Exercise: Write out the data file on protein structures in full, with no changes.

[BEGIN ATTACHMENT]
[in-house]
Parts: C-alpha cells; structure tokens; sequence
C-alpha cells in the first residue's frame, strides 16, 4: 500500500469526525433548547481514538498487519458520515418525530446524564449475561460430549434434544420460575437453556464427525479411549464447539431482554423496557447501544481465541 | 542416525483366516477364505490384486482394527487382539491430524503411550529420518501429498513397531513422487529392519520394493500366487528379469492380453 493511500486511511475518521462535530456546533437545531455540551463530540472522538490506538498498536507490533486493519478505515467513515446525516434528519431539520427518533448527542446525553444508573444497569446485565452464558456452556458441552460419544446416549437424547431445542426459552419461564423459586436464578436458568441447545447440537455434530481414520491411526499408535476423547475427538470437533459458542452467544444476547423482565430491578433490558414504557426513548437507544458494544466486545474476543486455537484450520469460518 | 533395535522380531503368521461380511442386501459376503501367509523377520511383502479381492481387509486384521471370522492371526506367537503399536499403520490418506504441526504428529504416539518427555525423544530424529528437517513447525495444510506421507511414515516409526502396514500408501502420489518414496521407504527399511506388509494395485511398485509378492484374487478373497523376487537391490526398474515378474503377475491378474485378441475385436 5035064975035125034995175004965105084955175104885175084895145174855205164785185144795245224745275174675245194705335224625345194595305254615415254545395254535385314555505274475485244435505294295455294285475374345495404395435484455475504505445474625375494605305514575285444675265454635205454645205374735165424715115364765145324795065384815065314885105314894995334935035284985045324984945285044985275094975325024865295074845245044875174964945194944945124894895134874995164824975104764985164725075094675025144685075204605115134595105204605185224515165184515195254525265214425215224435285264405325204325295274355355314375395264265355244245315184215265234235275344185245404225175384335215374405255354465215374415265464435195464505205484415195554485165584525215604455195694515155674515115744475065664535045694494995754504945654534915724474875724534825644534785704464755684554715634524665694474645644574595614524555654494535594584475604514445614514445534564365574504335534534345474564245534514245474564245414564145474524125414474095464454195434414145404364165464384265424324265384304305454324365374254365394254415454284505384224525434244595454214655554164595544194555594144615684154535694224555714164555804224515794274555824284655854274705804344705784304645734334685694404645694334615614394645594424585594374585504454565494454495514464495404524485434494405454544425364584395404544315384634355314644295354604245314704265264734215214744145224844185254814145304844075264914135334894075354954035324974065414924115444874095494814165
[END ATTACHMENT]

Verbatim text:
[in-house]
Parts: C-alpha cells; structure tokens; sequence
C-alpha cells in the first residue's frame, strides 16, 4: 500500500469526525433548547481514538498487519458520515418525530446524564449475561460430549434434544420460575437453556464427525479411549464447539431482554423496557447501544481465541 | 542416525483366516477364505490384486482394527487382539491430524503411550529420518501429498513397531513422487529392519520394493500366487528379469492380453 493511500486511511475518521462535530456546533437545531455540551463530540472522538490506538498498536507490533486493519478505515467513515446525516434528519431539520427518533448527542446525553444508573444497569446485565452464558456452556458441552460419544446416549437424547431445542426459552419461564423459586436464578436458568441447545447440537455434530481414520491411526499408535476423547475427538470437533459458542452467544444476547423482565430491578433490558414504557426513548437507544458494544466486545474476543486455537484450520469460518 | 533395535522380531503368521461380511442386501459376503501367509523377520511383502479381492481387509486384521471370522492371526506367537503399536499403520490418506504441526504428529504416539518427555525423544530424529528437517513447525495444510506421507511414515516409526502396514500408501502420489518414496521407504527399511506388509494395485511398485509378492484374487478373497523376487537391490526398474515378474503377475491378474485378441475385436 5035064975035125034995175004965105084955175104885175084895145174855205164785185144795245224745275174675245194705335224625345194595305254615415254545395254535385314555505274475485244435505294295455294285475374345495404395435484455475504505445474625375494605305514575285444675265454635205454645205374735165424715115364765145324795065384815065314885105314894995334935035284985045324984945285044985275094975325024865295074845245044875174964945194944945124894895134874995164824975104764985164725075094675025144685075204605115134595105204605185224515165184515195254525265214425215224435285264405325204325295274355355314375395264265355244245315184215265234235275344185245404225175384335215374405255354465215374415265464435195464505205484415195554485165584525215604455195694515155674515115744475065664535045694494995754504945654534915724474875724534825644534785704464755684554715634524665694474645644574595614524555654494535594584475604514445614514445534564365574504335534534345474564245534514245474564245414564145474524125414474095464454195434414145404364165464384265424324265384304305454324365374254365394254415454284505384224525434244595454214655554164595544194555594144615684154535694224555714164555804224515794274555824284655854274705804344705784304645734334685694404645694334615614394645594424585594374585504454565494454495514464495404524485434494405454544425364584395404544315384634355314644295354604245314704265264734215214744145224844185254814145304844075264914135334894075354954035324974065414924115444874095494814165